Northern Ireland

Brexit: Ken Clarke 'out of touch' over 'sectarian' DUP comment

Ken Clarke
Image caption Ken Clarke accused the DUP of making "unbelievably silly points" in its opposition to Brexit

Former chancellor Ken Clarke is "out of touch", the Democratic Unionist Party (DUP) has said, after he called it a "sectarian Protestant party in Ireland" and attacked its Brexit stance.

The veteran Conservative said Theresa May was "trying to satisfy" the DUP's "unbelievably silly points" in its opposition to her EU withdrawal deal.

He made the comments on Sky News.

Responding to the remarks on Thursday, DUP MP Nigel Dodds said Mr Clarke was a "decent fellow but... out of touch".

The DUP has been vehement in its opposition to the prime minister's Brexit deal and voted against it in Parliament on Tuesday, contributing to its heavy defeat.

Mr Dodds and DUP leader Arlene Foster met Mrs May at Downing Street on Thursday as the prime minister tries to find a consensus on Brexit.

The talks were "good", said Mr Dodds, who added that Mrs May "has a way through this" by addressing the Irish border backstop in a "satisfactory way".

The DUP has concerns about the backstop, which is effectively an insurance policy to avoid a return to a hard Irish border if no other solution can be found through a wider trade deal with the EU.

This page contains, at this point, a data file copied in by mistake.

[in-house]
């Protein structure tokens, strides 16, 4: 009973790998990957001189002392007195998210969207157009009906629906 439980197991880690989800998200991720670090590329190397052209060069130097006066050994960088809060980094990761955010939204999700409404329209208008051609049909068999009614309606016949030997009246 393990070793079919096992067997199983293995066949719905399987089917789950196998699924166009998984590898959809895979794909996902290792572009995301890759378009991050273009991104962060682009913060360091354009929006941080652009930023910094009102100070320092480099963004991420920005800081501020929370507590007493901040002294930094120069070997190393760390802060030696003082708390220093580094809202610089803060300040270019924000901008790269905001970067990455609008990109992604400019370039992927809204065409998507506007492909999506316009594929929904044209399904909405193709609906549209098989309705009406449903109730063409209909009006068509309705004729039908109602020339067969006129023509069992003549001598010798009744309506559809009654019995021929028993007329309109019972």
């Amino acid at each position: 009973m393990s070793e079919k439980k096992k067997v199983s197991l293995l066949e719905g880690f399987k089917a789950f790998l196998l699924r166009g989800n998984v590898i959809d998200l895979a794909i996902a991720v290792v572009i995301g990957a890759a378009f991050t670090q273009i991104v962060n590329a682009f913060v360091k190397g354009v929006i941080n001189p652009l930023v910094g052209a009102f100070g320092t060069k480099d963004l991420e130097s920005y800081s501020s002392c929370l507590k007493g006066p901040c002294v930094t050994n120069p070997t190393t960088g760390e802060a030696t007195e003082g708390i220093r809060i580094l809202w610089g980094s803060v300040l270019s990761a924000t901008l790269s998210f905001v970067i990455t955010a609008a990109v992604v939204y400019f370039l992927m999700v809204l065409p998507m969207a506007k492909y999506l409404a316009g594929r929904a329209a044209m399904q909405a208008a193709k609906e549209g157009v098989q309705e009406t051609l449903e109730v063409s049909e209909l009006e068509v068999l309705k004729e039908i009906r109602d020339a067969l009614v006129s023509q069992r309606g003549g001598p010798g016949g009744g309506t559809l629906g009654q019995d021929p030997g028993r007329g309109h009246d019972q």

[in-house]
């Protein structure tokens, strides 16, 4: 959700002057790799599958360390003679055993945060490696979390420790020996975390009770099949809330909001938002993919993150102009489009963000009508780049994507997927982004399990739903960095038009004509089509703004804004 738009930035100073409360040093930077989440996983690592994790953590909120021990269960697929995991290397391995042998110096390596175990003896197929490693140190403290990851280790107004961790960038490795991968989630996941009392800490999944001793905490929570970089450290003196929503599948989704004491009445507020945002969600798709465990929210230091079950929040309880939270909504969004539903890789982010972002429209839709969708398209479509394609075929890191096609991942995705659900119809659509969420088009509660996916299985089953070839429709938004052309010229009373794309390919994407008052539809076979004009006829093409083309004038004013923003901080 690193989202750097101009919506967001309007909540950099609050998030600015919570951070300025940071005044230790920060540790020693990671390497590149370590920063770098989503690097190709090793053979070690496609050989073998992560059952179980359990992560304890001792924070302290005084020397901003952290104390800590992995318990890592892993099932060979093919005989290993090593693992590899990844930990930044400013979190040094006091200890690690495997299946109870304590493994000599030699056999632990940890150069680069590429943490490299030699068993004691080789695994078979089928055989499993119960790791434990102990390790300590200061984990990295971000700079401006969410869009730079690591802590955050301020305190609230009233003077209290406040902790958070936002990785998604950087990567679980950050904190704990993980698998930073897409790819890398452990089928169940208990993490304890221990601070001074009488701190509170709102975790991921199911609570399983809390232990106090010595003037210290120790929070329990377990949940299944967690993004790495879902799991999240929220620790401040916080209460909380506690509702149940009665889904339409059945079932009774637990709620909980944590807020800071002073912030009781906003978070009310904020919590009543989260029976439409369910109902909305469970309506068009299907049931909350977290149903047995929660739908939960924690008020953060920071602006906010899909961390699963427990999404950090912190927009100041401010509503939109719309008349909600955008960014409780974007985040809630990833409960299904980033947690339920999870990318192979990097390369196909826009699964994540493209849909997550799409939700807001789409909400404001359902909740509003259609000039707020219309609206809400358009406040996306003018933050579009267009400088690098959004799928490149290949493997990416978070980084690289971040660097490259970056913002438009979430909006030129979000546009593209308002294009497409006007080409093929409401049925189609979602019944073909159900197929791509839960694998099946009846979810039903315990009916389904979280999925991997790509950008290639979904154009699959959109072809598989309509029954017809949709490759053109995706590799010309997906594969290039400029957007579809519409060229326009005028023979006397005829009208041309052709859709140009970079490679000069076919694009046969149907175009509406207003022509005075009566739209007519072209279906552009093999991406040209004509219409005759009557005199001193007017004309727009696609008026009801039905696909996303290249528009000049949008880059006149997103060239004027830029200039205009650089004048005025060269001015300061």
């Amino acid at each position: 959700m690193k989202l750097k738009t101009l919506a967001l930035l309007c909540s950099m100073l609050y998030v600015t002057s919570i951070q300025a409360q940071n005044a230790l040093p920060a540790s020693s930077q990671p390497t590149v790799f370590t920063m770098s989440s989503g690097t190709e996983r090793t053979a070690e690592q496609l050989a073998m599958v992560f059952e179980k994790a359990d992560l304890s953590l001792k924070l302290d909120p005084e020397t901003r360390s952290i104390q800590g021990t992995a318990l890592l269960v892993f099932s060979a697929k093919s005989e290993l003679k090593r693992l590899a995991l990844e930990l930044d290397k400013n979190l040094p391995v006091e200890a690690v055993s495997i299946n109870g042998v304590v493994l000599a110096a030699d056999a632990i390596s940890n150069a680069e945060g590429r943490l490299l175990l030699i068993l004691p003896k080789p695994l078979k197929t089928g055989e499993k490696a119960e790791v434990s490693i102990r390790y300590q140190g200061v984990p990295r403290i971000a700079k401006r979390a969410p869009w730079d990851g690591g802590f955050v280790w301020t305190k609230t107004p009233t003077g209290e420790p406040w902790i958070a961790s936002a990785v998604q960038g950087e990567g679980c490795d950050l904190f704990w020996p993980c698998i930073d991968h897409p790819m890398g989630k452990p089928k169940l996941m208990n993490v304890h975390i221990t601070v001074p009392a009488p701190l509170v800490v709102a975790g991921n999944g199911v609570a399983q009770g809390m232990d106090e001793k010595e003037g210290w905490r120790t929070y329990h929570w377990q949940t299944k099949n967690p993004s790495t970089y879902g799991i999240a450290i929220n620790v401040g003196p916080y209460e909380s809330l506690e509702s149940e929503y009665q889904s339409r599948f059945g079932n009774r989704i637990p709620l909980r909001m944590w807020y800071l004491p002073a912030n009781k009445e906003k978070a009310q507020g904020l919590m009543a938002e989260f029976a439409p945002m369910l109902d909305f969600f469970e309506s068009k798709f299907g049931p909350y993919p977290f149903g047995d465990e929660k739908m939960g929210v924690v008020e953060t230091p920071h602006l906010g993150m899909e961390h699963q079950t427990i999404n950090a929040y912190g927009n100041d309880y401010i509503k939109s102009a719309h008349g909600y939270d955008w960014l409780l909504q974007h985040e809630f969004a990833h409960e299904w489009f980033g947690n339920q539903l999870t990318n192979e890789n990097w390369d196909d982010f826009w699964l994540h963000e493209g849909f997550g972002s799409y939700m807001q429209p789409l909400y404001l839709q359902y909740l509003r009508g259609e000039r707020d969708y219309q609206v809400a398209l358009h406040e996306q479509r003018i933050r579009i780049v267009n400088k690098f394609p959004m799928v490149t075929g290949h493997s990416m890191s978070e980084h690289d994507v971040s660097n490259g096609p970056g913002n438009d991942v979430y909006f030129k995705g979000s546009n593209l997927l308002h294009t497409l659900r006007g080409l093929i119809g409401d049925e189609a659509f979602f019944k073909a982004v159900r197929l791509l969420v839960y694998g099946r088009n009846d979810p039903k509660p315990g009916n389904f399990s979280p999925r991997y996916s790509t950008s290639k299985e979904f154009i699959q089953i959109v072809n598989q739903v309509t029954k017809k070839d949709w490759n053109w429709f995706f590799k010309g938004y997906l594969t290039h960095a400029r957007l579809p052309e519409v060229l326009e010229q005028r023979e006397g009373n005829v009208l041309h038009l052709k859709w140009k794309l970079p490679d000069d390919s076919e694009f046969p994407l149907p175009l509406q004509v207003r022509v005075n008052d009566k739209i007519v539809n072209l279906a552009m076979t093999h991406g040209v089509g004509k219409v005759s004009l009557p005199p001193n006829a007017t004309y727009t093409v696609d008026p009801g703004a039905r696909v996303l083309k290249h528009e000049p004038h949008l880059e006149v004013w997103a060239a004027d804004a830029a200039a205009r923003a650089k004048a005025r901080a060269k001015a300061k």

Mr Clarke, who voted in favour of the deal, said Mrs May was spending "all her time on party management, trying to keep hardline Brexiteers and this sectarian Protestant party in Ireland onside".

"She's still going back to the DUP, trying to satisfy their unbelievably silly points on the Irish backstop," he told Sky News.

Image caption Ken Clarke is "increasingly out of step with... his own party", according to Gregory Campbell

The DUP's Gregory Campbell urged Mr Clarke to "reflect" on comments.

"Standing up for the national interests of this country and working to get the best deal for all is the very antithesis of sectarianism," added the East Londonderry MP.

"This week members from [Mr Clarke's] own party and across the House stood side by side with the DUP to vote against the withdrawal agreement because it did not act in the best interests of the UK.

"Ken Clarke, very unfortunately for him, finds himself increasingly out of step with the vast majority in his own party as well as the country."

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